Determining Social Security disability involves a five-step inquiry. Walls v. Barnhart, 296 F.3d 287, 290 (4th Cir. 2002). In this process, the Commissioner asks whether (1) the claimant is engaged in substantial gainful activity; (2) the claimant has a medical impairment (or combination of impairments that are severe; (3) the claimant's medical impairment meets or exceeds the severity of one of the impairments listed in Appendix I of 20 C.F.R. Part 404, Subpart P; (4) the claimant is able to perform her past relevant work; and (5) the claimant can perform other specific types of work. Johnson v. Barnhart, 434 F.3d 650, 653 n.1 (4th Cir. 2005 (citing 20 C.F.R. § 404.1520). The claimant has the burden of production and proof in Steps 1-4. See Hunter v. Sullivan, 993 F.2d 31, 35 (4th Cir. 1992) (per curiam). At Step 5, however, the burden shifts to the Commissioner "to produce evidence that other jobs exist in the national economy that the claimant can perform considering his age, education, and work experience." Id. If a determination of disability can be made at any step, the Commissioner need not analyze subsequent steps. See 20 C.F.R. §§ 404.1520(a(4, 416.920(a)(4).

First, the ALJ found that Plaintiff had not engaged in substantial gainful activity since December 15, 2009, the alleged onset date of his disability. He further found that Plaintiff suffered from hearing loss, gouty arthritis of the feet, possible mild degenerative joint disease in the hands and feet, anxiety disorder, adjustment disorder, and history of substance abuse. The ALJ found that these impairments caused more than minimal functional limitations and were thus "severe" under step two of the disability analysis. Nonetheless, at step three of the inquiry, the ALJ determined that Plaintiff did not have an impairment or combination of impairments that met or medically equaled one of the listed impairments in 20 C.F.R. Part 404, Subpart P, Appendix 1.

Based on a consideration of Plaintiff's medical record, the ALJ determined that the Plaintiff had the residual functional capacity ("RFC") to perform medium work as defined in 20 C.F.R. § 404.1567(c), but that such work should not require anything more than occasional climbing, kneeling, and crawling. The ALJ also stated that Plaintiff should avoid concentrated exposure to noise. In light of Plaintiff's RFC assessment and the VE's testimony, the ALJ determined that Plaintiff could perform work as a hospital cleaner or kitchen helper. The ALJ therefore determined that Plaintiff is not disabled. On May 29, 2013, the Appeals Council denied Plaintiff's request for review, and the ALJ's decision became the Commissioner's final decision under 42 U.S.C. § 405(g). Plaintiff filed this suit on June 27, 2013, seeking review of the Commissioner's decision.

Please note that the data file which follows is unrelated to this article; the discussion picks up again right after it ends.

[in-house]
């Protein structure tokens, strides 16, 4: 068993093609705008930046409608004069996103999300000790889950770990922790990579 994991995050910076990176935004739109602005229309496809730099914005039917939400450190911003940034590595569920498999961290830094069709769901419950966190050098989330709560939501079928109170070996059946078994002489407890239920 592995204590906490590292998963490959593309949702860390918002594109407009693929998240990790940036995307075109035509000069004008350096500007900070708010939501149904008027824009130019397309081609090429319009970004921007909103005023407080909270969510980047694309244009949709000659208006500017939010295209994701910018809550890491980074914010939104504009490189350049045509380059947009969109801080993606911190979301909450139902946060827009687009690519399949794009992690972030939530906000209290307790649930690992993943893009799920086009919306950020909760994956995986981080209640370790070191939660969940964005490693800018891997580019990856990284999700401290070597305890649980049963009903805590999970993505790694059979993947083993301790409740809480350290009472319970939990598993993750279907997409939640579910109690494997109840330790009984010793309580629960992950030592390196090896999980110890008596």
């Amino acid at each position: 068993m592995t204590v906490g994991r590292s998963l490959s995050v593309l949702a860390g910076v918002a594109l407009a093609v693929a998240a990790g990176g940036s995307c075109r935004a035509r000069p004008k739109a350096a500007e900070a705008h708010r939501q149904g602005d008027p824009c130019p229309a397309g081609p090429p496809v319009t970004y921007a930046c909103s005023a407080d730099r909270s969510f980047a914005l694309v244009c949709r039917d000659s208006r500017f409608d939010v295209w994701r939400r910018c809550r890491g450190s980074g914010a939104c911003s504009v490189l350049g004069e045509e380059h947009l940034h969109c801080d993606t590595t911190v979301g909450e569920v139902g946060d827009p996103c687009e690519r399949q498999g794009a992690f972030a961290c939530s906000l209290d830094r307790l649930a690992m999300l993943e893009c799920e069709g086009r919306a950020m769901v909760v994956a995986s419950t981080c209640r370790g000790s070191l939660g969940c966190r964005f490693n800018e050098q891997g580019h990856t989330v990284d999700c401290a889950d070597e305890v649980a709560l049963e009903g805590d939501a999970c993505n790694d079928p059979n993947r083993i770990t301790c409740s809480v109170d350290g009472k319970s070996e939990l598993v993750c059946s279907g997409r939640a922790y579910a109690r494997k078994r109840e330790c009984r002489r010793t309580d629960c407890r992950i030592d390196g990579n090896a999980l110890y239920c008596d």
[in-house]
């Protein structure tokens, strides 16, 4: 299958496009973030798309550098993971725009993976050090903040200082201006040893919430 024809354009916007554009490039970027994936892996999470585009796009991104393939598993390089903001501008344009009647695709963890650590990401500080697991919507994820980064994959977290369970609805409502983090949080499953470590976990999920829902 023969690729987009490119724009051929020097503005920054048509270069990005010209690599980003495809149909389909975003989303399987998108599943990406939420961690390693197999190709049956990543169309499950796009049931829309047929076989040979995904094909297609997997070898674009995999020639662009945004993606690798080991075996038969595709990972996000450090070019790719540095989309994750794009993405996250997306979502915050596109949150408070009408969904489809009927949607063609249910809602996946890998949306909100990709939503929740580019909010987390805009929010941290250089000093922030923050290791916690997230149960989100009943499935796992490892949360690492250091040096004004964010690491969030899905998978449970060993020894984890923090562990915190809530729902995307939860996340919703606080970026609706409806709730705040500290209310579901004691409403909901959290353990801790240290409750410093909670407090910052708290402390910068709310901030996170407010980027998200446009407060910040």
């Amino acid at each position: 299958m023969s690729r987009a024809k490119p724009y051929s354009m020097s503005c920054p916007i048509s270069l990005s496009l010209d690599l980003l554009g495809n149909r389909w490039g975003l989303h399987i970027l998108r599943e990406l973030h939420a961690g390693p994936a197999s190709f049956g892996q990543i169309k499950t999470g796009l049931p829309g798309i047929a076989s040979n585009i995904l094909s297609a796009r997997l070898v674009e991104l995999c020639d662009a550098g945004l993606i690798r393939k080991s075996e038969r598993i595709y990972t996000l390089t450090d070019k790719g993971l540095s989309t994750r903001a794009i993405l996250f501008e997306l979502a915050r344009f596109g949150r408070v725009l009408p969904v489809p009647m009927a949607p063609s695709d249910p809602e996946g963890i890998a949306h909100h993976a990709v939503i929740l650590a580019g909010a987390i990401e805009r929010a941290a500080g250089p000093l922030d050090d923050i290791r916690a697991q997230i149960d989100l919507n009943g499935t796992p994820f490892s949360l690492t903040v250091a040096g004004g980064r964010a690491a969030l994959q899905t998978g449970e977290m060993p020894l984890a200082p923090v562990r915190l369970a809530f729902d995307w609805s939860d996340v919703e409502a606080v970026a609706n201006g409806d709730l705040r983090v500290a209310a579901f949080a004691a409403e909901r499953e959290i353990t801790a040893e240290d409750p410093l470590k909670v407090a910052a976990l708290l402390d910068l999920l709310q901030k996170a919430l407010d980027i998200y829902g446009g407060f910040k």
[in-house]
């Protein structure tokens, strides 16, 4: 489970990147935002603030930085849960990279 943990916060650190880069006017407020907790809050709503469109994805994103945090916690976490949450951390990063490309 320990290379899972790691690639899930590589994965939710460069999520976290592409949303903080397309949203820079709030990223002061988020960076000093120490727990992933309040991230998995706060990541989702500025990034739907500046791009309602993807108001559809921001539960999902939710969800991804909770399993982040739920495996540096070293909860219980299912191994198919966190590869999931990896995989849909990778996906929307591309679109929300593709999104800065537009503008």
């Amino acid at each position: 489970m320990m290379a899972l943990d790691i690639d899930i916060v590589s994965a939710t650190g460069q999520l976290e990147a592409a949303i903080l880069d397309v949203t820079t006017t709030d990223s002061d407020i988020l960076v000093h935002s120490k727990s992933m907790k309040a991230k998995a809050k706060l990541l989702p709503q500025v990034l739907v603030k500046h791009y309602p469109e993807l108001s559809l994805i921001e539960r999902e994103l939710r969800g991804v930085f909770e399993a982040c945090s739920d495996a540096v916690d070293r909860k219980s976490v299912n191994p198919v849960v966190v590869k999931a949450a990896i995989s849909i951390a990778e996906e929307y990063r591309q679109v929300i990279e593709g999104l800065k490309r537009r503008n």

B. The Summary Judgment Motions

In his summary judgment filings, Plaintiff argues that the ALJ committed five errors. First, he contends the ALJ failed to properly consider the extent and impact of Plaintiff's hearing loss in determining Plaintiff's RFC. Second, he argues the ALJ erred in relying upon the opinion of Dr. William Humphries. Third, Plaintiff argues the ALJ erroneously failed to give greater weight to the opinion of Dr. David Hartman. Fourth, Plaintiff argues that the ALJ's credibility findings are not supported by substantial evidence. Finally, he argues the ALJ erred in finding that he can perform medium work as defined in 20 C.F.R. § 404.1567(c).

In response, Defendant states the ALJ thoroughly considered Plaintiff's medical record and reasonably accounted for Plaintiff's hearing limitations by assigning him work that requires "no hearing ability at all." Second, Defendant asserts that the ALJ's consideration of Drs. Humphries and Hartmans' opinions is supported by substantial evidence. Third, Defendant argues that the ALJ's decision regarding Plaintiff's credibility is supported by substantial evidence because, among other things, Plaintiff misrepresented the extent of his alcohol consumption during his ...